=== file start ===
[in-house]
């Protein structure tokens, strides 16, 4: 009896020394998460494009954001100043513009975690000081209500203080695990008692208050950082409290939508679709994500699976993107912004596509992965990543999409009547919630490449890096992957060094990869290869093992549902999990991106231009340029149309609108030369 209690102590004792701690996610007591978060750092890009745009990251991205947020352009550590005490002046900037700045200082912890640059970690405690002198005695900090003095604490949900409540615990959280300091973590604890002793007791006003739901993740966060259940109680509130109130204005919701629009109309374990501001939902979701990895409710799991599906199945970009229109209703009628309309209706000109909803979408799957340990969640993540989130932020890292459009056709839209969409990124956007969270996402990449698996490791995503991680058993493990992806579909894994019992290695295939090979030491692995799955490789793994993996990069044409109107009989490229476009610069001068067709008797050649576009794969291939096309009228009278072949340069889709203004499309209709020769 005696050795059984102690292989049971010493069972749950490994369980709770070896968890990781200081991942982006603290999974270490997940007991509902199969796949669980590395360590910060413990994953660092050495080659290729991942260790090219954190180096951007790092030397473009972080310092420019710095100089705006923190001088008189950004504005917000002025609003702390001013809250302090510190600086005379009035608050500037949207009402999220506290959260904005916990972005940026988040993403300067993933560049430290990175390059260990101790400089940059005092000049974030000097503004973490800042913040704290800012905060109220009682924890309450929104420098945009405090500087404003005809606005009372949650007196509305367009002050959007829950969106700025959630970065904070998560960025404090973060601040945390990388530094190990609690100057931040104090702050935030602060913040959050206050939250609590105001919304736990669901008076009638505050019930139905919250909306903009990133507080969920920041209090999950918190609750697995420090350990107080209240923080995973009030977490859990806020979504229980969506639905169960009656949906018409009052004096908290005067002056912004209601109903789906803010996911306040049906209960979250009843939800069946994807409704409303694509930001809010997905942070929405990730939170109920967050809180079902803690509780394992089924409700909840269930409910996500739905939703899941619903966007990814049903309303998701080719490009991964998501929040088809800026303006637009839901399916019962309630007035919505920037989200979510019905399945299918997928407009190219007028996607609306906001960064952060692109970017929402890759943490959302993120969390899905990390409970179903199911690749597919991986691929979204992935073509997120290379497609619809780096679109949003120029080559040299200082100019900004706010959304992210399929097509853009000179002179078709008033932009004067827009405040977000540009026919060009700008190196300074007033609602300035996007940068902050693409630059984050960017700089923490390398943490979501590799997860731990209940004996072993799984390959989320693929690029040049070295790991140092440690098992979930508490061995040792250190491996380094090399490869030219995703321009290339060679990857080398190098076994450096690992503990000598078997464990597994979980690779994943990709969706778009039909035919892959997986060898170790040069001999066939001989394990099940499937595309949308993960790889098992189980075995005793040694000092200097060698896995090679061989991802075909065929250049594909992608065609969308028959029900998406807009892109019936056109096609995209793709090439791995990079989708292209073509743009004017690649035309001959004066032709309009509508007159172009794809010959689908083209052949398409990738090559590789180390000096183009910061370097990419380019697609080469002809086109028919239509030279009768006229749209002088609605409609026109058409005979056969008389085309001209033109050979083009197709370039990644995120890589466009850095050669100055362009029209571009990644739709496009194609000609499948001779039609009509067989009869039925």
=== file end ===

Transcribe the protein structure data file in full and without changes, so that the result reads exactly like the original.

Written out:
[in-house]
């Protein structure tokens, strides 16, 4: 009896020394998460494009954001100043513009975690000081209500203080695990008692208050950082409290939508679709994500699976993107912004596509992965990543999409009547919630490449890096992957060094990869290869093992549902999990991106231009340029149309609108030369 209690102590004792701690996610007591978060750092890009745009990251991205947020352009550590005490002046900037700045200082912890640059970690405690002198005695900090003095604490949900409540615990959280300091973590604890002793007791006003739901993740966060259940109680509130109130204005919701629009109309374990501001939902979701990895409710799991599906199945970009229109209703009628309309209706000109909803979408799957340990969640993540989130932020890292459009056709839209969409990124956007969270996402990449698996490791995503991680058993493990992806579909894994019992290695295939090979030491692995799955490789793994993996990069044409109107009989490229476009610069001068067709008797050649576009794969291939096309009228009278072949340069889709203004499309209709020769 005696050795059984102690292989049971010493069972749950490994369980709770070896968890990781200081991942982006603290999974270490997940007991509902199969796949669980590395360590910060413990994953660092050495080659290729991942260790090219954190180096951007790092030397473009972080310092420019710095100089705006923190001088008189950004504005917000002025609003702390001013809250302090510190600086005379009035608050500037949207009402999220506290959260904005916990972005940026988040993403300067993933560049430290990175390059260990101790400089940059005092000049974030000097503004973490800042913040704290800012905060109220009682924890309450929104420098945009405090500087404003005809606005009372949650007196509305367009002050959007829950969106700025959630970065904070998560960025404090973060601040945390990388530094190990609690100057931040104090702050935030602060913040959050206050939250609590105001919304736990669901008076009638505050019930139905919250909306903009990133507080969920920041209090999950918190609750697995420090350990107080209240923080995973009030977490859990806020979504229980969506639905169960009656949906018409009052004096908290005067002056912004209601109903789906803010996911306040049906209960979250009843939800069946994807409704409303694509930001809010997905942070929405990730939170109920967050809180079902803690509780394992089924409700909840269930409910996500739905939703899941619903966007990814049903309303998701080719490009991964998501929040088809800026303006637009839901399916019962309630007035919505920037989200979510019905399945299918997928407009190219007028996607609306906001960064952060692109970017929402890759943490959302993120969390899905990390409970179903199911690749597919991986691929979204992935073509997120290379497609619809780096679109949003120029080559040299200082100019900004706010959304992210399929097509853009000179002179078709008033932009004067827009405040977000540009026919060009700008190196300074007033609602300035996007940068902050693409630059984050960017700089923490390398943490979501590799997860731990209940004996072993799984390959989320693929690029040049070295790991140092440690098992979930508490061995040792250190491996380094090399490869030219995703321009290339060679990857080398190098076994450096690992503990000598078997464990597994979980690779994943990709969706778009039909035919892959997986060898170790040069001999066939001989394990099940499937595309949308993960790889098992189980075995005793040694000092200097060698896995090679061989991802075909065929250049594909992608065609969308028959029900998406807009892109019936056109096609995209793709090439791995990079989708292209073509743009004017690649035309001959004066032709309009509508007159172009794809010959689908083209052949398409990738090559590789180390000096183009910061370097990419380019697609080469002809086109028919239509030279009768006229749209002088609605409609026109058409005979056969008389085309001209033109050979083009197709370039990644995120890589466009850095050669100055362009029209571009990644739709496009194609000609499948001779039609009509067989009869039925």